Minnesota Civil War Commemoration Task Force
Major Highlights for the Week
Wednesday December 10, 1862
Major General Ambrose Burnside increased his activities at Falmouth, Virginia, indicating an attack on Fredericksburg was imminent. Confederate forces seized Plymouth, North Carolina, defeating a Federal garrison.
The United States House of Representatives passed a bill creating the state of West Virginia. The measure granting secession of western Virginia from Virginia and creating a state had previously passed the U.S. Senate on July 14.
A skirmish occurred at Desert Station, Louisiana.
Thursday December 11, 1862
On this foggy December morning, Major General Ambrose Burnside’s troops began constructing five pontoon bridges across the Rappahannock River to Fredericksburg. Sharpshooters from a Confederate brigade under William Barksdale drove the builders away time after time. In midmorning, Federal guns on the east side of the river opened on the city, but the sharpshooters remained. By noon, after the first two bridges were laid down, a four-regiment Federal force crossed in boats, drove out the Confederates, and allowed the remaining three bridges to be successfully completed. By nightfall, Major General William B. Franklin’s troops began crossing and a division of Major General Edwin V. Sumner’s II Corps occupied the city.
Friday December 12, 1862
Both the Federal Right and Left Grand Divisions continued crossing the Rappahannock River to Fredericksburg and the flat ground to the southeast. As night came, it was obvious that Major General Ambrose Burnside would attack the city the next day.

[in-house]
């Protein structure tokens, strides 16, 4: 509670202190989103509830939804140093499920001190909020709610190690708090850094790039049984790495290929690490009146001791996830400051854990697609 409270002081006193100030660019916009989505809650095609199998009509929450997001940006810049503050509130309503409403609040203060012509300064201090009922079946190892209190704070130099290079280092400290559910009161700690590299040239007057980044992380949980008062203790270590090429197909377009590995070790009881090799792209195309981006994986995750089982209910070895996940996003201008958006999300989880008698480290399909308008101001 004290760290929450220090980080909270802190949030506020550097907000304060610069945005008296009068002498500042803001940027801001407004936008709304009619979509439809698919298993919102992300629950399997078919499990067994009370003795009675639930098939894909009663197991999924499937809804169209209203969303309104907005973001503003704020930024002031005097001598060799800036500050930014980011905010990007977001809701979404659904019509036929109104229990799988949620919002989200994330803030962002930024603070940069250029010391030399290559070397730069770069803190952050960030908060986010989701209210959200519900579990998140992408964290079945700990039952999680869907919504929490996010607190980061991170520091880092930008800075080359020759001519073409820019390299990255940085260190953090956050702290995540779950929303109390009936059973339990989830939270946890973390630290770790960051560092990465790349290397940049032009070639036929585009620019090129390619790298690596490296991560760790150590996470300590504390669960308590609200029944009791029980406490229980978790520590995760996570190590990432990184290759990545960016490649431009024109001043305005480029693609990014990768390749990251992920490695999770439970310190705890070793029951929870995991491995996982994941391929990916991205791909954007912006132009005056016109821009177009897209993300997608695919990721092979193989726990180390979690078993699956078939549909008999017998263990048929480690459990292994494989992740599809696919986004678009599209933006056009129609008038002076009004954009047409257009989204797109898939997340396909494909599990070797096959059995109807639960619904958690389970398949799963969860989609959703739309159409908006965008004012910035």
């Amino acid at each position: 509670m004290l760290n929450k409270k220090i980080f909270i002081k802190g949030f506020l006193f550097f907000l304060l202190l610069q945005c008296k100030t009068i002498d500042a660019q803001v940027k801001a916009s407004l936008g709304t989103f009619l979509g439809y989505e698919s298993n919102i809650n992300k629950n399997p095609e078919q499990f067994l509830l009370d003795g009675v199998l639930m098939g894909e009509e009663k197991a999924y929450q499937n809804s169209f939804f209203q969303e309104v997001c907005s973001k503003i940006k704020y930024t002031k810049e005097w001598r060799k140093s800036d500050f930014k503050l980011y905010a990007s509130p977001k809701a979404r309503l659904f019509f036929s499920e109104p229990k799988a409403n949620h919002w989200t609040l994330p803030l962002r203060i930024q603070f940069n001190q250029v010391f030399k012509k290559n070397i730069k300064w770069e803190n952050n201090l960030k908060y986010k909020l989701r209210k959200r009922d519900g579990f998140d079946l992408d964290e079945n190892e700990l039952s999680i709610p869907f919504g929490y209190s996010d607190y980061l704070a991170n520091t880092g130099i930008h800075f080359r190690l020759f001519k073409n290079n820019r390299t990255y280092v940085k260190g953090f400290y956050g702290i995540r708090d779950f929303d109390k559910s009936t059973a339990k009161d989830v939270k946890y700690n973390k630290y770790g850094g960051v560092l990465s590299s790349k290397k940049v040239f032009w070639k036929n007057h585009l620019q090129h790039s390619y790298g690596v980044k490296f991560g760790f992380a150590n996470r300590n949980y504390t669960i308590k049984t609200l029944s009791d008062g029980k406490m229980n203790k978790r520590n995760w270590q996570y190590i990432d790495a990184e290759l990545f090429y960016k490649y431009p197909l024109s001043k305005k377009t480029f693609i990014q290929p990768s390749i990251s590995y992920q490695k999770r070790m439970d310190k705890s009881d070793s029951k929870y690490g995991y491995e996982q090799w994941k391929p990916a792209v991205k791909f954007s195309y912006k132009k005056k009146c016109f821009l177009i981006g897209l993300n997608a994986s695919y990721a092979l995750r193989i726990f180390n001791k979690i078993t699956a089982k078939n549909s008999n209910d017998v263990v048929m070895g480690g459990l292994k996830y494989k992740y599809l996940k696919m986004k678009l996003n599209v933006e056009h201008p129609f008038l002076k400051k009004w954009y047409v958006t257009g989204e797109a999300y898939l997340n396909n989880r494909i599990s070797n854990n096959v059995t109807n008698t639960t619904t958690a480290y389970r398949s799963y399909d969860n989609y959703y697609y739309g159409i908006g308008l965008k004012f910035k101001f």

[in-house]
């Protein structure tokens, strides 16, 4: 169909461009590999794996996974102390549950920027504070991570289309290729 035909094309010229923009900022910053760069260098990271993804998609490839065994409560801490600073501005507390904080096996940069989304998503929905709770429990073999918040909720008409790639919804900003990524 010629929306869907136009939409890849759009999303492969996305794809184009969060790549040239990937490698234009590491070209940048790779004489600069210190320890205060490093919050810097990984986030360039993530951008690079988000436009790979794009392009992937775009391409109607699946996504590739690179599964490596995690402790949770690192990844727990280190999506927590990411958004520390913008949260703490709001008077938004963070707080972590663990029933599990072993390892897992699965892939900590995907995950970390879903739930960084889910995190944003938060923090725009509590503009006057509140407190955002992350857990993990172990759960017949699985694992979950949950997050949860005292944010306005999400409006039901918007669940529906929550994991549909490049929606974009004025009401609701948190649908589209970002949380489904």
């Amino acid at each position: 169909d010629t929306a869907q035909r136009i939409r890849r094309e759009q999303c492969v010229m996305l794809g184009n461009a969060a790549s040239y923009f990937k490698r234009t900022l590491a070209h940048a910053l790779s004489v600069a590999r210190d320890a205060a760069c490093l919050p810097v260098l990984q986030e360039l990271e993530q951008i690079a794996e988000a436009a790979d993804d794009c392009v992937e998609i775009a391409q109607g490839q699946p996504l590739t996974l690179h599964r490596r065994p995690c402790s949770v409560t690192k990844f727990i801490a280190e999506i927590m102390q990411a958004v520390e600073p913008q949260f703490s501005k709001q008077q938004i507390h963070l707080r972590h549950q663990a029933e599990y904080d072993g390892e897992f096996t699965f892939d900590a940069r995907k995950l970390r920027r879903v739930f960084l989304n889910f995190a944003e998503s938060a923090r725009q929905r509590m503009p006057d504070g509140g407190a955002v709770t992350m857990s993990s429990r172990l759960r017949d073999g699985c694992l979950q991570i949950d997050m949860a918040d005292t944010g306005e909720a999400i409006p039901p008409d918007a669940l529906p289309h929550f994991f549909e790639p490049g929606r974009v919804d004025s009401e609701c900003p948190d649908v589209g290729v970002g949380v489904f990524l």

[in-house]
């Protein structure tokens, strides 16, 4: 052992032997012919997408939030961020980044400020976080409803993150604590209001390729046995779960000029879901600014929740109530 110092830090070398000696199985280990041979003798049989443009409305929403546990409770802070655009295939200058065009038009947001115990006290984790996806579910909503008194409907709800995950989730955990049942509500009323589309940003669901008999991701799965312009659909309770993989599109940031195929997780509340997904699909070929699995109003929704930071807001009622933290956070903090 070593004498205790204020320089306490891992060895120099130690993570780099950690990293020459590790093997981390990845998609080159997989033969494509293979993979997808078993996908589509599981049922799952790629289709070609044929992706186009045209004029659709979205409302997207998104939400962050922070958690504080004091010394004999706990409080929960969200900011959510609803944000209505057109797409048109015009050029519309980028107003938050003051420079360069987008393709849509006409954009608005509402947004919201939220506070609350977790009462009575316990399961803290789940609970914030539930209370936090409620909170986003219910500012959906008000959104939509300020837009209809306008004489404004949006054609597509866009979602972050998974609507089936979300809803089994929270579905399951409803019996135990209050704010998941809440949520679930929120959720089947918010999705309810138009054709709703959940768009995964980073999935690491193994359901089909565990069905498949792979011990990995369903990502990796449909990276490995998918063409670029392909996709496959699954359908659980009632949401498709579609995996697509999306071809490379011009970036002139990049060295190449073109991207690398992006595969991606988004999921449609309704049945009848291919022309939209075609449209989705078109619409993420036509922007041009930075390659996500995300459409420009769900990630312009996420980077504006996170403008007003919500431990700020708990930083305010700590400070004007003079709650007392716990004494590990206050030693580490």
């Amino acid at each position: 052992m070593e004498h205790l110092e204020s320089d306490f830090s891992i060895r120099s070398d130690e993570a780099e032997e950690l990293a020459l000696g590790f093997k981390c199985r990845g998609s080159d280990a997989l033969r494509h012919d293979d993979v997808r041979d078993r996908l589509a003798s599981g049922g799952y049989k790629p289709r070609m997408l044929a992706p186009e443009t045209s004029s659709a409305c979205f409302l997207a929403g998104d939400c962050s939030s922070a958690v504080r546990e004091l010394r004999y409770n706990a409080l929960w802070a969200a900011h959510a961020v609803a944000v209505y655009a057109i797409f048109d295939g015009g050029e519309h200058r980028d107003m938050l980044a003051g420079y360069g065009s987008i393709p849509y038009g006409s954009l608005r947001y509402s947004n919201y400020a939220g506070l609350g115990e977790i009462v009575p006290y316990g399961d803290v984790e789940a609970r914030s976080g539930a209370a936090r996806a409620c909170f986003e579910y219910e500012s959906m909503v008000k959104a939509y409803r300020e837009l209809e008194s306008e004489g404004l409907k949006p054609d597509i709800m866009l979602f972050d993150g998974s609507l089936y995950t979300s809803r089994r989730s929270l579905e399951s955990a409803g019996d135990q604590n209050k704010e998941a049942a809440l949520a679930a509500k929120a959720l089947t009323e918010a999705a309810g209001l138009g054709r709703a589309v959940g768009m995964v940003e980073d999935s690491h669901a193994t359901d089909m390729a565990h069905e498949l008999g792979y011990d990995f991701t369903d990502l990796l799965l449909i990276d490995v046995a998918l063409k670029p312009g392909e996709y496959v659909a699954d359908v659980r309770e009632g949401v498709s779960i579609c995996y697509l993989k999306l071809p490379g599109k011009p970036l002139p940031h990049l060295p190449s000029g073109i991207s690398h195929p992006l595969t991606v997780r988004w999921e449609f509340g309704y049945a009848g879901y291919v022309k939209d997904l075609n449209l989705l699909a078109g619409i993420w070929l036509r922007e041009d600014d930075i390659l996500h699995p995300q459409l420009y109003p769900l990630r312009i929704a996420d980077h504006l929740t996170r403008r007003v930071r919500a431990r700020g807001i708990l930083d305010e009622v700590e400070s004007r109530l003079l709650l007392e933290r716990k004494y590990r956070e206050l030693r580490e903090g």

The Federal ironclad gunboat Cairo, operating on the Yazoo River north of Vicksburg, struck a mine and sank. The crew escaped. The vessel remained underwater for over a century before it was raised and restored. It is currently on display at the Vicksburg National Military Park.
Saturday December 13, 1862
BATTLE OF FREDERICKSBURG, VIRGINIA
As the fog rose in midmorning from the plain southeast of Fredericksburg, Federal troops under Major General Ambrose Burnside drove towards the hills defended by Confederate Lieutenant General Thomas J. “Stonewall” Jackson’s II Corps. Brigadier General George G. Meade’s I Corps took advantage of the only gap in Jackson’s lines and advanced the furthest. However, lack of support from the other corps resulted in high casualties. For this action, Meade was promoted to Major General with a date of rank of November 29.
Of the 114,000 Federal troops deployed in the engagement, 1,284 were killed; 9,600 wounded and 1,769 missing for an aggregate loss of 12,653. The Confederates had a strength of 72,500 and lost 595 killed; 4,061 wounded and 653 missing for a total loss of 5,309. The result of the battle gave control of the City of Fredericksburg to the Federals, while Marye’s Heights, overlooking the city, remained in Confederate control.
Sunday December 14, 1862